Credit: By Mark Fischer on Flickr. Some rights reserved.

When calculating the "success" of journalists' work, a global study published today found the metric of unique visits to stories to be "the single most important measure".

The annual Oriella Digital Journalism Study found that 50 per cent of the 545 journalists questioned as part of the study, named unique visit statistics as one way in which "the success of their material is evaluated".

The study, which gathered responses from journalists across 15 countries, added that respondents in Canada indicated this the "most strongly", with 86 per cent of journalists referring to unique visits, followed by 68 per cent of US journalists.

Globally, page views closely followed, with 47 per cent of journalists highlighting this as a way their success is measured, while 39 per cent referred to the growth of social media communities. Just over a third pointed to the number of 'likes' or tweets about a story (36 per cent), while the same percentage referred to the comments below the article.

A quarter of respondents (26 per cent) said advertising revenues were used as an indicator of success, while just 17 per cent said the volume of exclusives they pulled in is used a measure of their performance.

"Once upon a time, editors would have looked at the number of pieces making print, and the number of exclusive articles, as a yardstick of journalist performance," the study states. "Today, publications' use of social media to promote their own content, plus the inherent 'trackability' of digital content, means publishers have a much wider variety of metrics they can look at."

Digital-first operations

The study also found that more than a third of respondents (39 per cent) considered their media operations to be "digital-first", which was defined by the study as meaning they would publish breaking news to the web immediately, instead of waiting to share the story on more traditional platforms.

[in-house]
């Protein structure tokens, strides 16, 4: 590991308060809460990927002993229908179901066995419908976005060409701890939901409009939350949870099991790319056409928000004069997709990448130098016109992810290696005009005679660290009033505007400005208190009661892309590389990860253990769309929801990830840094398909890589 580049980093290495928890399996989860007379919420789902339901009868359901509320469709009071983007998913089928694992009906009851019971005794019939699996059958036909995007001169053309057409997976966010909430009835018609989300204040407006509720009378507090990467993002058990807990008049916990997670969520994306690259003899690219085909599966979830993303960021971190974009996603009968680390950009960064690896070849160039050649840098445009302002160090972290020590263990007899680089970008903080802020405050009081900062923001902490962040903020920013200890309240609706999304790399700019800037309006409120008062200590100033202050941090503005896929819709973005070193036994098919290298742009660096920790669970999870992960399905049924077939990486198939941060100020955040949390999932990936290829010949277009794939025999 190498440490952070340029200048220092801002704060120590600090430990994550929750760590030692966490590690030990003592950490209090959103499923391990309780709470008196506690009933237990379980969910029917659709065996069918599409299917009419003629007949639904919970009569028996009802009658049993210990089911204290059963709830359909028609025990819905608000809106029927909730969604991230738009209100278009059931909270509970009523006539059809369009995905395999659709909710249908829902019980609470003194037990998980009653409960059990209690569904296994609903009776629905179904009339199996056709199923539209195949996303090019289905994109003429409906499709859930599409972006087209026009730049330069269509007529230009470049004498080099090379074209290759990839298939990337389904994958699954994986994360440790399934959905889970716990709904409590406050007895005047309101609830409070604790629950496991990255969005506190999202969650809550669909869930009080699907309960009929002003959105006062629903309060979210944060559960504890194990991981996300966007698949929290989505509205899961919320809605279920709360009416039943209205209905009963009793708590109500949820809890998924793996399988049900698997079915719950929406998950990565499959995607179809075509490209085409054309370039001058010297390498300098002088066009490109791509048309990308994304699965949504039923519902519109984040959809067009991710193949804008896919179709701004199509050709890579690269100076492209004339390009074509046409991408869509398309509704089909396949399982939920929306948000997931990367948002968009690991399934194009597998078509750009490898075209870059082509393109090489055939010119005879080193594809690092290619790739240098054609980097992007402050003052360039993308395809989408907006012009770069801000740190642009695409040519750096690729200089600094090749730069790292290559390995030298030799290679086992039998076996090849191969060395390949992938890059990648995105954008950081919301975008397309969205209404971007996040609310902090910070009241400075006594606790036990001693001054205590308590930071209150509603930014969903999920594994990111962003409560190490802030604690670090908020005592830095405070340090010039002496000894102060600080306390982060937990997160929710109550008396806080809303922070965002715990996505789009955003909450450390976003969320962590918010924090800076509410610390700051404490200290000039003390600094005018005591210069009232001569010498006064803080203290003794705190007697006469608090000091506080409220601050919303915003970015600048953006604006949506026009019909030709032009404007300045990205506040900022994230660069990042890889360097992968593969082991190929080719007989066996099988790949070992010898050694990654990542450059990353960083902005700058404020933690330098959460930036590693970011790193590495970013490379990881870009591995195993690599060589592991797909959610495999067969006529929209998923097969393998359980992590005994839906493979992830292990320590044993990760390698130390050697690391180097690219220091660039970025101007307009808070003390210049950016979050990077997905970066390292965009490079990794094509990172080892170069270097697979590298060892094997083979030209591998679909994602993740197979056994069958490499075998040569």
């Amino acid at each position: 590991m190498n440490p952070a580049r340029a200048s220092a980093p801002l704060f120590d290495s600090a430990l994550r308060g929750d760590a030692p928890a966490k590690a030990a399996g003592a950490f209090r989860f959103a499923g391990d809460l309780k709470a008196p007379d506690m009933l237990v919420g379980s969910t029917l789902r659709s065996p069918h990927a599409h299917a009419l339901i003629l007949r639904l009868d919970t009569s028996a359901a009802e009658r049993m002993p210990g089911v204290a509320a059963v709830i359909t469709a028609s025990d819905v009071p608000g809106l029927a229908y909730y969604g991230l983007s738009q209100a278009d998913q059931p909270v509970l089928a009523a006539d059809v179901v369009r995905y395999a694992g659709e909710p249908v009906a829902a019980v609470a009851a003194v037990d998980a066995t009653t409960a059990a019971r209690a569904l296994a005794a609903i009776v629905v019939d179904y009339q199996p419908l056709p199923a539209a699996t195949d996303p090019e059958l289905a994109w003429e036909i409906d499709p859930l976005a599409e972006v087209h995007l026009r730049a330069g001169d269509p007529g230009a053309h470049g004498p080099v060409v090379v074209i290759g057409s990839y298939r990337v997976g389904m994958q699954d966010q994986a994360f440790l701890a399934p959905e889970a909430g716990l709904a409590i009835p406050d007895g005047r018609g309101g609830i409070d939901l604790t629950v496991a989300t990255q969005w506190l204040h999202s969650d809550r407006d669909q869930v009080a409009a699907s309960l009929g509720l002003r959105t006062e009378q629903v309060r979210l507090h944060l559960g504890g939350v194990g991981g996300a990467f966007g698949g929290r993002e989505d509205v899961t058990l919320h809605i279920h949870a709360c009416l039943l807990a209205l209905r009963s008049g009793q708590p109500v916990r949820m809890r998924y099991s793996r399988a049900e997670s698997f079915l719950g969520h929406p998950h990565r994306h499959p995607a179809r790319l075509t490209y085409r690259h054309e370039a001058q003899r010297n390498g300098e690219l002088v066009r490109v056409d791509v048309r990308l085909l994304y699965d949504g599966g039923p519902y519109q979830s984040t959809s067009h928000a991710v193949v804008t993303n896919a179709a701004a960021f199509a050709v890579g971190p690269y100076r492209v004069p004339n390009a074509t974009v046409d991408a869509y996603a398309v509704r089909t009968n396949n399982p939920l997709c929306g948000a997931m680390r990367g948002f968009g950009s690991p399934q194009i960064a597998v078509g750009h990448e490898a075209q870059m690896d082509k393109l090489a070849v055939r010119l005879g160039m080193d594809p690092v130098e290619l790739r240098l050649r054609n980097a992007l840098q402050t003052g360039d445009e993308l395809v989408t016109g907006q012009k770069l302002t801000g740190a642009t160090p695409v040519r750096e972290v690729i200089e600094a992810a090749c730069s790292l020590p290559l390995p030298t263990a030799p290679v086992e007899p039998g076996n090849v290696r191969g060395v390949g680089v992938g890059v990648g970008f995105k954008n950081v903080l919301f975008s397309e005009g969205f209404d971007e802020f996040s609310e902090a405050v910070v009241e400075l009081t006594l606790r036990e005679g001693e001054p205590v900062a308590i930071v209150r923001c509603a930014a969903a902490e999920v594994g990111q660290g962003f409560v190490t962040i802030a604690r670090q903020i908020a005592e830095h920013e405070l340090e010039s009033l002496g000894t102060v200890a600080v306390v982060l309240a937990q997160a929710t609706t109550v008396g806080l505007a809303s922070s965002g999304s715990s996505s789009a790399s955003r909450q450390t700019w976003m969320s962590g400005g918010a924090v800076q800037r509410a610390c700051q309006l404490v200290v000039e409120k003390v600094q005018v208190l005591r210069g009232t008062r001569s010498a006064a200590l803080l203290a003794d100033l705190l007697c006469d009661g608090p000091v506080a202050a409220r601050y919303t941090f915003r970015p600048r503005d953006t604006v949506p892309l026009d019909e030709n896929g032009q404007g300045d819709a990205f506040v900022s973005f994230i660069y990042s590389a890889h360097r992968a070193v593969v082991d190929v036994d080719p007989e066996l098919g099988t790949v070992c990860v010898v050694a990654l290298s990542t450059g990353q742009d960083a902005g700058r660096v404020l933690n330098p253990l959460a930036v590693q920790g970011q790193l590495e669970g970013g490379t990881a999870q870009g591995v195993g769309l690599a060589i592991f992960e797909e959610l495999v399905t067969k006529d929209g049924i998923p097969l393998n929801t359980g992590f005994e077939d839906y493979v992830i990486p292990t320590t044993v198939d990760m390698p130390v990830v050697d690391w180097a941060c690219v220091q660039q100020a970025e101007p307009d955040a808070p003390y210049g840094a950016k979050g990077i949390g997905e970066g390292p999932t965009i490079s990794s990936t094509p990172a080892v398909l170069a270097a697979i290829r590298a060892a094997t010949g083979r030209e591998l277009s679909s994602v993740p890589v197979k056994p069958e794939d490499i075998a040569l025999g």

According to the study, "the trend is especially pronounced in Canada, India, Russia, Italy and Sweden".

The study also reports that 28 per cent of the journalists asked said they "produce multiple versions of the same story as it develops", adding that this acts as "compelling evidence that real-time digital journalism is going truly mainstream".

In terms of different content, the study found that more video is being produced in-house, compared to last year. Half of the respondents to this year's survey (49 per cent) said their media outlet creates video content internally. Other digital reporting styles, including infographics, blogs and mobile apps, have also grown in use according to the respondents, when compared to last year.

Robin Grainger, director of international, at Brands2Life, which is part of the Oriella PR Network, told that these results show that brands "can't keep replying on static written words and photographic images".

"Our content needs to be a lot more dynamic than that, our content needs to be a lot more versatile than that, it needs to be a lot more digital than that."

In a press release he added that "the growing interest in 'digital-first' reporting, video, real-time news, mobile content and citizen journalism all exemplify what we're calling the 'new normal for news'.
"If these trends accelerate, there are some potentially game-changing ramifications for media and communicators alike."

Digital Journalism Study 2013

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